I also don't think this will become a successful product. Technology isn't there, yet. People aren't there, yet. Without the first it will be even harder to achieve the latter.
For now, there are very, very limited uses for this technology. I haven't seen anything Glass can do, my Smartphone can't do multiple times better and faster. Even simple things such as calling someone or looking something up. Speech instructions are problematic and still don't work that well. Apart from the fact that you might not always want to tell everyone around you what you're currently doing or whom you want to call. Again, technology isn't there, yet. Input and interaction is just too limited.
Classic computing devices, even those so called post-PC devices have an interesting characteristic. Whenever you use them, you clearly indicate those around you, that you do so. You don't look suspicious. You look "normal" and your posture tells everyone around you "hey, i'm not available for a chat at the moment, cause i'm clearly checking my email". This is even true for other forms of wearable computing, such as watches, etc.
Glass is just different, it's creepy. It is not immediately apparent whether you are engaged into something or not. You look stupid. When you stare at your screen for longer than a second you look like a creep or a zombie. Most of all however, people feel threatened by this face mounted device more than they feel threatened by Smartphones, Cameras or even Smart Watches. Simply because taking a picture with any of those other devices requires a clearly distinctive gesture. Doing this with Glass doesn't. I really don't blame people for rejecting it. I wouldn't want to talk to anyone with Glass, either.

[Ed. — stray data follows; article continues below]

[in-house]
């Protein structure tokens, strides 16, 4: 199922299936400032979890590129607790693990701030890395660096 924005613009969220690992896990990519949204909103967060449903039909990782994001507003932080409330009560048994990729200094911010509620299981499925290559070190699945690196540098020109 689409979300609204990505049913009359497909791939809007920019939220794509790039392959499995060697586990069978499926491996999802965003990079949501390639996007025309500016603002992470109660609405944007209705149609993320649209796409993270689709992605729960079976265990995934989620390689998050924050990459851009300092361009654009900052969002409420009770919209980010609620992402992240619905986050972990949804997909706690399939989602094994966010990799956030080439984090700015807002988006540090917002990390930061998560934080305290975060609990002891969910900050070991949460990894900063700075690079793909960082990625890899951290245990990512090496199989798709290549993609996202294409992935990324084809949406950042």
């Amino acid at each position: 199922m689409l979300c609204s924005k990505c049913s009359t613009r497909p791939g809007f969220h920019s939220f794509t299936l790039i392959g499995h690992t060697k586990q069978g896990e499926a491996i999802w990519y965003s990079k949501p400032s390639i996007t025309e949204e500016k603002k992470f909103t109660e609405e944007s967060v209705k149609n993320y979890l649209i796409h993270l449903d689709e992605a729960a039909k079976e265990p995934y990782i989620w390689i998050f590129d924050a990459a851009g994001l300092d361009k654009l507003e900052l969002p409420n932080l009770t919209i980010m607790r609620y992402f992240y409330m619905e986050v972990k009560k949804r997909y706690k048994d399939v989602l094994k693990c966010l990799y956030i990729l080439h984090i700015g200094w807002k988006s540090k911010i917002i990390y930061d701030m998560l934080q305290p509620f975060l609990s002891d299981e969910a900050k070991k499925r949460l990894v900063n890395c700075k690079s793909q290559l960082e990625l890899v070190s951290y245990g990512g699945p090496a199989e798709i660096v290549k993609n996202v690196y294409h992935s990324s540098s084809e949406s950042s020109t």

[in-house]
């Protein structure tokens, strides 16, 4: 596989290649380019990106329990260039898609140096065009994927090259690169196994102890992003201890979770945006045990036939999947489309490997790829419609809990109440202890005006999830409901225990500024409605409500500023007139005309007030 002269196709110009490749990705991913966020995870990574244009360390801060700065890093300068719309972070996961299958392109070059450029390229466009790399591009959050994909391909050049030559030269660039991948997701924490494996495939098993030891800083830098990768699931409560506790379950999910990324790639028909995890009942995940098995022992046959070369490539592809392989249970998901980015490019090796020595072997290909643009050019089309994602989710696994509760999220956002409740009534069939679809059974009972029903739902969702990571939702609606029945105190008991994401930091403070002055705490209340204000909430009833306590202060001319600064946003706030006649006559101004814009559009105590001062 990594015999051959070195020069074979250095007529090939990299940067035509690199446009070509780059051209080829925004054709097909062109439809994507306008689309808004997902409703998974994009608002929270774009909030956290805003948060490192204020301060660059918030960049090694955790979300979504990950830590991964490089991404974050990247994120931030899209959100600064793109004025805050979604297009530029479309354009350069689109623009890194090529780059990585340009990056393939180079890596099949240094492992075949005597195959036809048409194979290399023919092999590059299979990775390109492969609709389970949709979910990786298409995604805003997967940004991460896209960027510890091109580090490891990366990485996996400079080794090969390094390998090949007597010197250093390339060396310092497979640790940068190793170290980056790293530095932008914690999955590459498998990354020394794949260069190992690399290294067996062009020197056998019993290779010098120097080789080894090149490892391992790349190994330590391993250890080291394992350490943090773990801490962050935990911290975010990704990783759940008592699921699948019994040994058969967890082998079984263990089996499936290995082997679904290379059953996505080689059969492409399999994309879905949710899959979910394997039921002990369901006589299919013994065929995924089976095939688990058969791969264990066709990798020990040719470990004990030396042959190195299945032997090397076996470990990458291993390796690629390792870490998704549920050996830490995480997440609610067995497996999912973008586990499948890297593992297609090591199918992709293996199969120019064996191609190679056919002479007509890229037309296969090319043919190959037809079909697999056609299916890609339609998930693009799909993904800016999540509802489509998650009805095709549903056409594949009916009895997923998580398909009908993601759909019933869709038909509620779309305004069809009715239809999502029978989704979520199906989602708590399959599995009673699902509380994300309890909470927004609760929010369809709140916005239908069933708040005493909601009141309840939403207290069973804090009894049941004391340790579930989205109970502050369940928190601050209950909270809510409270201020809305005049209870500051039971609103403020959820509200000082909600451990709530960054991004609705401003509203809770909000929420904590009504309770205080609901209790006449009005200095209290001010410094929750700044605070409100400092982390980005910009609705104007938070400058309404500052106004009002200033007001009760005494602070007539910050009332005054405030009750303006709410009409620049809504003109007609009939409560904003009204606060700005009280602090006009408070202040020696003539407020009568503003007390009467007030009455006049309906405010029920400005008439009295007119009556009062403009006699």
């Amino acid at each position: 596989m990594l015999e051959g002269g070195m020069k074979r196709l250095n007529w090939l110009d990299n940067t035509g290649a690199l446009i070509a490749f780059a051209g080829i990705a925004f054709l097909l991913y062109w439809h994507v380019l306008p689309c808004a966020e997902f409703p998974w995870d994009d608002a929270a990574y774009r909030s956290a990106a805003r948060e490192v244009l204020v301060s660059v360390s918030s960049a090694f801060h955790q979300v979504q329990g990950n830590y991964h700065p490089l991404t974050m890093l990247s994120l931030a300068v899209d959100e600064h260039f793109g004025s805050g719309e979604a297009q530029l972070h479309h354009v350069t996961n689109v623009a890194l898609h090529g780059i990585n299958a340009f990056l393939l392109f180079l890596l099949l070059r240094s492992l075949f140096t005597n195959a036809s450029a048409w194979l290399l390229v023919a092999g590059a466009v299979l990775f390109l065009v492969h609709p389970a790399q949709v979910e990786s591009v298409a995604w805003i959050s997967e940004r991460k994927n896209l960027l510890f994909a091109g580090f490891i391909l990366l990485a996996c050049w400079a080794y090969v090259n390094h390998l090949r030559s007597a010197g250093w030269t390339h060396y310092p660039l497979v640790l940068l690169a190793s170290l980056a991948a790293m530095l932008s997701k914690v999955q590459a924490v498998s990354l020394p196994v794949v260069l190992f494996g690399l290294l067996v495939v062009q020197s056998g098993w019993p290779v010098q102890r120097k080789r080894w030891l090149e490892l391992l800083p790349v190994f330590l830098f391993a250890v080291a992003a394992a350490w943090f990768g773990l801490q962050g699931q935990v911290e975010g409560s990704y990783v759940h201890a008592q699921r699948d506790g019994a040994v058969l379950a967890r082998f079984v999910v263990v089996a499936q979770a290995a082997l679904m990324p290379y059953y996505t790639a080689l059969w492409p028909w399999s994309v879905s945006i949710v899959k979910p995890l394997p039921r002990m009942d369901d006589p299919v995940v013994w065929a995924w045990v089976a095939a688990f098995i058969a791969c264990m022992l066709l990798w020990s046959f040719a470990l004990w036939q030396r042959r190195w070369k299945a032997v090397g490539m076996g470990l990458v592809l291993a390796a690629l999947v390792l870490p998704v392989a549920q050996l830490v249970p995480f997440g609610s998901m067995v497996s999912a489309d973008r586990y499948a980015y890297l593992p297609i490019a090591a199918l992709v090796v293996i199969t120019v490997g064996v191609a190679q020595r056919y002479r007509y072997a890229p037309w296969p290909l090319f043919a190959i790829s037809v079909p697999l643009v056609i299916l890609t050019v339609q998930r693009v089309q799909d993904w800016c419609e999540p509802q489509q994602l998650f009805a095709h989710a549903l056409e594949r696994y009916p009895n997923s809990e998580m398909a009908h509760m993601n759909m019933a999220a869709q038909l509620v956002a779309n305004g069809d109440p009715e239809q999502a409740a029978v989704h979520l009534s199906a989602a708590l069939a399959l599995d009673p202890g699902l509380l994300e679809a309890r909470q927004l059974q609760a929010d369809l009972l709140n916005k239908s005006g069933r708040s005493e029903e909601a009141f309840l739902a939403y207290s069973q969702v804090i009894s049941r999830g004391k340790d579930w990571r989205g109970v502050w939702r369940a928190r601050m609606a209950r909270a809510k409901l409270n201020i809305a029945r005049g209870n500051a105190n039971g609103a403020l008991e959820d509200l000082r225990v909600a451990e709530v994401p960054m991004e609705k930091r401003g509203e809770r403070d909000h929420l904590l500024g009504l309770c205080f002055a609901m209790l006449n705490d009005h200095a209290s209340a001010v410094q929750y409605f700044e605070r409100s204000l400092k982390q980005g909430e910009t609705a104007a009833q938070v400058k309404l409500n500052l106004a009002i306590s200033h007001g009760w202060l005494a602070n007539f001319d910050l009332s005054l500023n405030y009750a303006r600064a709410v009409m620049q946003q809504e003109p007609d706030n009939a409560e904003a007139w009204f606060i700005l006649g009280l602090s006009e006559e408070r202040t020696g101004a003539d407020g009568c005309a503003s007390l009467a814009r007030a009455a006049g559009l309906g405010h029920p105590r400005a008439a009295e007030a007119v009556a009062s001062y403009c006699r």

Purely technologically, I don't think it is there, yet either. Not even close. I also don't think having a device mounted permanently in your field of view on one eye only is good or healthy, and there have been opinions about that as well. I believe it will take at least another decade for the technology to mature, similar to how tablet PCs have taken a long time to get to what they are today. When the day comes, where we can keep on wearing regular glasses, however with a built in HUD, which comes up whenever we want to and when interaction comes to a level of really advanced eye tracking or brainwaves or whatever, then the world might be ready for it.
As it stands, this is simply a creepy toy with questionable benefits.